Passing Signs

I hike the Smoky Mountains, that misty

purple roller coaster laced with silent

reminders of life before, layer upon layer

rising into this ancient forest. Ochre

pervades my pores—pigment of ancestors,

formed of iron oxide hurled from

the planet’s core.  It is early autumn

and I am ochre, searching for magnetic

north.  I feel ghostly markings along this

trail, maps I cannot read, illusive

blueprints to tell a traveler where to turn

left or right, where to find water or

a place to rest for the night.  I am red ochre

lines on a rock. A stacking of stones,

branches crossed beside the path.   Signs

to say:   Others were here. Go this way.

I am handprints on an ancient cave wall,

a squiggly line, a series of dots made

in charcoal from a safe fire’s embers—

an affirmation in ash, that a soul, like me,

once journeyed here, then moved on.

—Cynthia J. Lee

Mountain Tapestry-email

Mountain Tapestry (16 x 16, Oil, cold wax, marble dust, mica flakes on wood)


Circling the Truth


A heightened sense of my own mortality is transforming me.  There were triggers from profound experiences in nature—hiking isolated trails in a mountain woods, and paddling a kayak into a primordial mangrove tunnel.  But, if I’m honest with myself, the true root of this change is the recognition that time moves more quickly now.  My awareness of aging brings sharper focus and a new attitude.  I’ve become impatient with the tepid, the half-baked, the insincere.  Conformity bores me.  I lean toward edgy and honest.  I crave full-throttle, all-in reactions to daily life, tempered only by compassion.

At times, I am able to alternate this rebellious passion with a more Zen approach—relaxing into stillness, openness, and playful humor.  Best of all, I’ve given myself permission to roam between these two mindsets.  Each has its own rewards.

As I ponder the passing time, I also wonder about all of us.  Global challenges and nationalist tendencies spark our collective fear and unrest.  Our constant social media connections seem to make us lonelier. We humans are so alike, so needy, and yet so polarized.  We travel varied paths in search of meaning and often come up short.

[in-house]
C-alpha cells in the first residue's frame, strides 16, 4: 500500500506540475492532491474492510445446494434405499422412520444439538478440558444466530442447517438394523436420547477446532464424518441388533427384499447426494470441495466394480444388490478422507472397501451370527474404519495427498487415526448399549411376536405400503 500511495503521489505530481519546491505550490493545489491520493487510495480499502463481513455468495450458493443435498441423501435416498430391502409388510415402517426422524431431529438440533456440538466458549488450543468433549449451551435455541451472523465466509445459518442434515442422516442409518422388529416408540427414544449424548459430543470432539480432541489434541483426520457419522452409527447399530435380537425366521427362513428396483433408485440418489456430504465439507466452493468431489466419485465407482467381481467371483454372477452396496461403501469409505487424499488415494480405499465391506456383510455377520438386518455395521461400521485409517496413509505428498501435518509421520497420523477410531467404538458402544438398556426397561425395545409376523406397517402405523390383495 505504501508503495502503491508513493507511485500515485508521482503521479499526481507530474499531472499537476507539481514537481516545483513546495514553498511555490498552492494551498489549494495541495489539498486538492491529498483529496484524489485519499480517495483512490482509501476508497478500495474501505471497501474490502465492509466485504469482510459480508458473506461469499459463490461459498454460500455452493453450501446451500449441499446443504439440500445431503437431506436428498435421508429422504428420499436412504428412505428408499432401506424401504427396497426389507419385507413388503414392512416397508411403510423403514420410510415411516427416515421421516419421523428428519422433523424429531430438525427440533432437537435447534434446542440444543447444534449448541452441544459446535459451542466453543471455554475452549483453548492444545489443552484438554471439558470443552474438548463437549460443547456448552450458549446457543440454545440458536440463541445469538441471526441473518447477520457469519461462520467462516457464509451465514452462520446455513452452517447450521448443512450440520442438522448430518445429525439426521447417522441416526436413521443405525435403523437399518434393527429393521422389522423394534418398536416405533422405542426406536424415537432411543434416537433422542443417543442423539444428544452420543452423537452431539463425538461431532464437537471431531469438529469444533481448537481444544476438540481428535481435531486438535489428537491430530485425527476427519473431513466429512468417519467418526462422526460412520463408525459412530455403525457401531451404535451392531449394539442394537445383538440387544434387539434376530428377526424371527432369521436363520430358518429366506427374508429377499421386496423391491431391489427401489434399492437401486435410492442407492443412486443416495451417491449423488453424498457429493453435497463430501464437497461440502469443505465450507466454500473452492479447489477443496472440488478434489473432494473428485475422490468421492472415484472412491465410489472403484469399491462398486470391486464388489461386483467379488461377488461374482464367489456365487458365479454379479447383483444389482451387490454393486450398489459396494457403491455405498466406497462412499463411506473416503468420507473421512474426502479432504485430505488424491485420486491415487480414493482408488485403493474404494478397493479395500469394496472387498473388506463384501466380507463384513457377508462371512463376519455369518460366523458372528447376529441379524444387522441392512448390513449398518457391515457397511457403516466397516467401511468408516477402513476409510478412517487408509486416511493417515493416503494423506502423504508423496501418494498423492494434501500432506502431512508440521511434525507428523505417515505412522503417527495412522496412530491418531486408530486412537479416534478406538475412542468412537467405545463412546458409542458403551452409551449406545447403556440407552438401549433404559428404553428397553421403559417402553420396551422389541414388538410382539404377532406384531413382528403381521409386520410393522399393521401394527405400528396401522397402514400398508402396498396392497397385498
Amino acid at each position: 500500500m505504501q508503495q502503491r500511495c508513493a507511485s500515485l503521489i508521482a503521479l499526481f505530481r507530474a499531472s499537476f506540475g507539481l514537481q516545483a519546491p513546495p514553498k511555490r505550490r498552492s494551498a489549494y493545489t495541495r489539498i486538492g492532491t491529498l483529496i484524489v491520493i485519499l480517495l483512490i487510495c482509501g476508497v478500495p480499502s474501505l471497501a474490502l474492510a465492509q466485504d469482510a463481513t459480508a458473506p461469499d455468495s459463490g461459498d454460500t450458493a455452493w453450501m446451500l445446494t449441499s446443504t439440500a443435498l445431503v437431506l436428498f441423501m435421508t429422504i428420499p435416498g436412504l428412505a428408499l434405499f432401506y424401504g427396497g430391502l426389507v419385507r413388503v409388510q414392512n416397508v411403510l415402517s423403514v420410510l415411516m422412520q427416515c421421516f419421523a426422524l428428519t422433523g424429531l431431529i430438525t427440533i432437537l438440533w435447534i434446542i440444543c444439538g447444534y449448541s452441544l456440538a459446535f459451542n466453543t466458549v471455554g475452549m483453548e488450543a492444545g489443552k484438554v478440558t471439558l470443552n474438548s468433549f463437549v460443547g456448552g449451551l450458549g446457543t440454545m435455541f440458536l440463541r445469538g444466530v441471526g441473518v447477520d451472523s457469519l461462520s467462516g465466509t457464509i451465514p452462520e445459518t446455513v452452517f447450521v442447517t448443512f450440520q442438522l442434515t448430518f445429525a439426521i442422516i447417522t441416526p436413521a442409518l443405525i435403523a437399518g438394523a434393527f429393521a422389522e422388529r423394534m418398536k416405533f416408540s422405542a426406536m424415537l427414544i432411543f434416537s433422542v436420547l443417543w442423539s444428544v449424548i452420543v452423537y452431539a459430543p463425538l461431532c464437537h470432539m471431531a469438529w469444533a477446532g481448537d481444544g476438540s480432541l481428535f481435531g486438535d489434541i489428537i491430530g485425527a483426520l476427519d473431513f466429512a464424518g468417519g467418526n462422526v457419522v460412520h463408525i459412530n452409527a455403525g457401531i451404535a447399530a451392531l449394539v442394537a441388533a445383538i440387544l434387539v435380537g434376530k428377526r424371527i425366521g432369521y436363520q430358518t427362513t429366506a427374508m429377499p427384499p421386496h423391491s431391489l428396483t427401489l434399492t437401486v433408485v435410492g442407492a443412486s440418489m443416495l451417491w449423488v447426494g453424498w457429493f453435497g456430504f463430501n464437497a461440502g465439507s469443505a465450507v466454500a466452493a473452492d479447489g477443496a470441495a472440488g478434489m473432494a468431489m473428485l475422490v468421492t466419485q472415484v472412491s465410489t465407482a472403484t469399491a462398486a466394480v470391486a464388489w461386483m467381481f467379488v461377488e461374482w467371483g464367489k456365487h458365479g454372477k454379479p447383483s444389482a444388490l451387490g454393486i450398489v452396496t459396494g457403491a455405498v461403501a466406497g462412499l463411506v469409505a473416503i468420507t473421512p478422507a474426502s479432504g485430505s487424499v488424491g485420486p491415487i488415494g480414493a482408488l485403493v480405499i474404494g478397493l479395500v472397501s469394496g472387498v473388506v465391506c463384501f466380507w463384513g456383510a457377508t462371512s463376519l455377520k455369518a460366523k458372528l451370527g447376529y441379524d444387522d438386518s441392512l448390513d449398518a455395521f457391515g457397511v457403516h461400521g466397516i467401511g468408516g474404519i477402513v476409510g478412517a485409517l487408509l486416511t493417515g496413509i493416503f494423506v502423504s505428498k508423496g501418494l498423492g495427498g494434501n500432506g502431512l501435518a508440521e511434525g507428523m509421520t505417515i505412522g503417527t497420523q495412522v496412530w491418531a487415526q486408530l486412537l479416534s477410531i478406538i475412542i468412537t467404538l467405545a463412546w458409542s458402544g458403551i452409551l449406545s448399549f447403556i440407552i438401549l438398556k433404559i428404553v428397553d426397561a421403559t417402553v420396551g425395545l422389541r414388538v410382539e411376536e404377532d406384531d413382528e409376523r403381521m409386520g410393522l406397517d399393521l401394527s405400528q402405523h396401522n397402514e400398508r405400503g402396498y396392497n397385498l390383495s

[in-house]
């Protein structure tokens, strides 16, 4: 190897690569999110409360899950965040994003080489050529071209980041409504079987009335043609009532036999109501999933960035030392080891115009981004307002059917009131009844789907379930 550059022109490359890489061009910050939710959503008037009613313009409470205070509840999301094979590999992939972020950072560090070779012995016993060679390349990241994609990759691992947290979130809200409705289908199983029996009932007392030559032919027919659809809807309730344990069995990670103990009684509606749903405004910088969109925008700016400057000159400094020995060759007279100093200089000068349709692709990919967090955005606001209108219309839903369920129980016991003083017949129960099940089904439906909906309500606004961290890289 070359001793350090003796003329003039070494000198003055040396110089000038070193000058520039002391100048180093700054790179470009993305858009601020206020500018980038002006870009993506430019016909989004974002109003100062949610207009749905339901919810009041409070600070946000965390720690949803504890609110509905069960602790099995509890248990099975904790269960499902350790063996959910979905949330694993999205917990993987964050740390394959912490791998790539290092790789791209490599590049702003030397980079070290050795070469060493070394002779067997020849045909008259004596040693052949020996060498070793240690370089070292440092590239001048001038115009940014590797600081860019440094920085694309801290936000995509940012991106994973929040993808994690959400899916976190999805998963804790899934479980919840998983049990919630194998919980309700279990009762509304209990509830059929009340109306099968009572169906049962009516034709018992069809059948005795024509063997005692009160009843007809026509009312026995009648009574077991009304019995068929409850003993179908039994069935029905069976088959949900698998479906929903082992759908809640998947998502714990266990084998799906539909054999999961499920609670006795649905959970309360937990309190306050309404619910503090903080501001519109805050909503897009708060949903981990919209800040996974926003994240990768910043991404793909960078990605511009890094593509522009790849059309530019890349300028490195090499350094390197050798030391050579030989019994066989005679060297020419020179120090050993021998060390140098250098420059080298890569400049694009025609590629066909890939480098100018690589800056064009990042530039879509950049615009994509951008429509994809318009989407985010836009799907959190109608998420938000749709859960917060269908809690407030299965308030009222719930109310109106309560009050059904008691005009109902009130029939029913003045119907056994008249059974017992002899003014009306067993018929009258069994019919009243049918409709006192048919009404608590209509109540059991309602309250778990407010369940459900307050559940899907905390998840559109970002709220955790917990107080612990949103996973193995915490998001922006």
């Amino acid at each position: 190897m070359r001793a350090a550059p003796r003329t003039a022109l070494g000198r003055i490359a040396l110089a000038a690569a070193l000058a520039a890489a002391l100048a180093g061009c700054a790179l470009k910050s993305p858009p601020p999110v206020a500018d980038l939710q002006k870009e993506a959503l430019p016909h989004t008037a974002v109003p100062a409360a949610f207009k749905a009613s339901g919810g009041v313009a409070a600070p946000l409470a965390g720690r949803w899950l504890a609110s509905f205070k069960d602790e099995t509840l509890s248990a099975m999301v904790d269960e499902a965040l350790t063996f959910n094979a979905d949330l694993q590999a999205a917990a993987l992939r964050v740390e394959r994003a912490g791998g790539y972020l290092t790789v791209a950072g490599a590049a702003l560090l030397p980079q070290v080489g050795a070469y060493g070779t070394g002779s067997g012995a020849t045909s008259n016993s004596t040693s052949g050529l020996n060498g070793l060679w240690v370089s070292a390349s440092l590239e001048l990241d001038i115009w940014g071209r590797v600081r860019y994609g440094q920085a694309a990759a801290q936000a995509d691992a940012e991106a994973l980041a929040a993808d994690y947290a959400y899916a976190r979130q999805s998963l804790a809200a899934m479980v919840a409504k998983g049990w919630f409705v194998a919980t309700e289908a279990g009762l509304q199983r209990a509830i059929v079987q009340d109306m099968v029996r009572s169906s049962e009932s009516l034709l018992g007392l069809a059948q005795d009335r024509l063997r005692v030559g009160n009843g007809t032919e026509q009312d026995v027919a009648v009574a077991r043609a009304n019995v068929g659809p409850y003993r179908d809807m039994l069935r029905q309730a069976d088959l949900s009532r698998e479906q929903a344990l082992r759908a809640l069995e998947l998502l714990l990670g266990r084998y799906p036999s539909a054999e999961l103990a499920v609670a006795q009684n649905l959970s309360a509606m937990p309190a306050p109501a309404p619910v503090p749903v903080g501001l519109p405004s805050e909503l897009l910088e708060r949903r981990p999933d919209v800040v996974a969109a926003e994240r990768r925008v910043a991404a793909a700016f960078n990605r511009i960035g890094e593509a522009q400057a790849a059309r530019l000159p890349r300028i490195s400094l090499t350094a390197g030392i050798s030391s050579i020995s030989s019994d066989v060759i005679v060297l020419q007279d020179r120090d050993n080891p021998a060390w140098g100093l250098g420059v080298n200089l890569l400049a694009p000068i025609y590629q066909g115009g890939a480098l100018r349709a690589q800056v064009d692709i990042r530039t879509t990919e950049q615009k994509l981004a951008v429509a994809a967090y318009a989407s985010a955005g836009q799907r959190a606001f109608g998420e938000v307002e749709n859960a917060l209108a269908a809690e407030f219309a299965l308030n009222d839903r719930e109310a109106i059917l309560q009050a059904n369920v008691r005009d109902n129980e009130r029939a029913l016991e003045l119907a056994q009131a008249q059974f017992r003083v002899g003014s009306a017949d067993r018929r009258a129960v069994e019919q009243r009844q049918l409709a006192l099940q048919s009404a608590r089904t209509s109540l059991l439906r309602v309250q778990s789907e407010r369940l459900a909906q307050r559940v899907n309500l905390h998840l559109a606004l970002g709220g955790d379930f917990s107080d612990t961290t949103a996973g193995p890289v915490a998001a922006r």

I am reminded of a lovely Italian phrase, passeggiata, to describe people walking around the town plaza late in the afternoon.  I want to walk there, together with old and new friends, and with perfect strangers—all of us sharing the angled sunlight and shadows, finding peace as night approaches.


circling the truth_email

Circling the Truth   (30″ x 24″, Oil, cold wax, pastels on wood panel)



Lately I am fascinated by a phenomenon of nature:  the instantaneous motion of birds in a murmuration.  The flock moves in concert, creating ever-shifting shapes across the sky. These twists and turns are thought to be communal fear reactions to escape a nearby predator—an avian “circling of the wagons.”  When one bird moves, so do its closest neighbors in a reaction time under a tenth of a second.  The connected flock is “a system poised on the brink, capable of near-instantaneous transformation, like an avalanche or a ballet.”  (Dawna Markova & Angie McArthur in Collaborative Intelligence)




And I wonder:  Do human beings react this way?  Do we express our communal fear, anger, horror in a kind of murmuration?  We seem to jump from one fear or outrage to another, provoked by news reports and online posts.  Our social media responses travel near the speed of light and tend to cluster—rather like a flocking behavior.  “Look over HERE!  NO, look over THERE!”   We swoop nervously through clouds of uncertainty, trying to make sense of information which may have serious consequences.  We are continually on edge in these edgy times.

We humans feel our solitude deeply. We float on this planet, shifting with currents of change.  We gather together, drift off on our own, and gather again.  In the experience of profound emotions, we seek out other people to calm and center ourselves within the safety of a larger community. These human murmurations allow us to move forward together, profoundly connected and no longer alone—better able to cope with whatever difficulties lie ahead.



Murmuration, 16″ x 12″ (oil, cold wax, pastels on wood panel

Political Pulls

During this 2016 campaign season, political rants move from one extreme to another, fueled by constant media attention. Like many Americans who want to stay informed, I feel the contagion and the dilemma:   to tune in or not!

I’m reminded of a wonderful Ted Talk on creativity, given by novelist Amy Tan.  In it she says,  “There is no certainty, never complete answers.  You become aware of hints from the universe.  These become the focus.”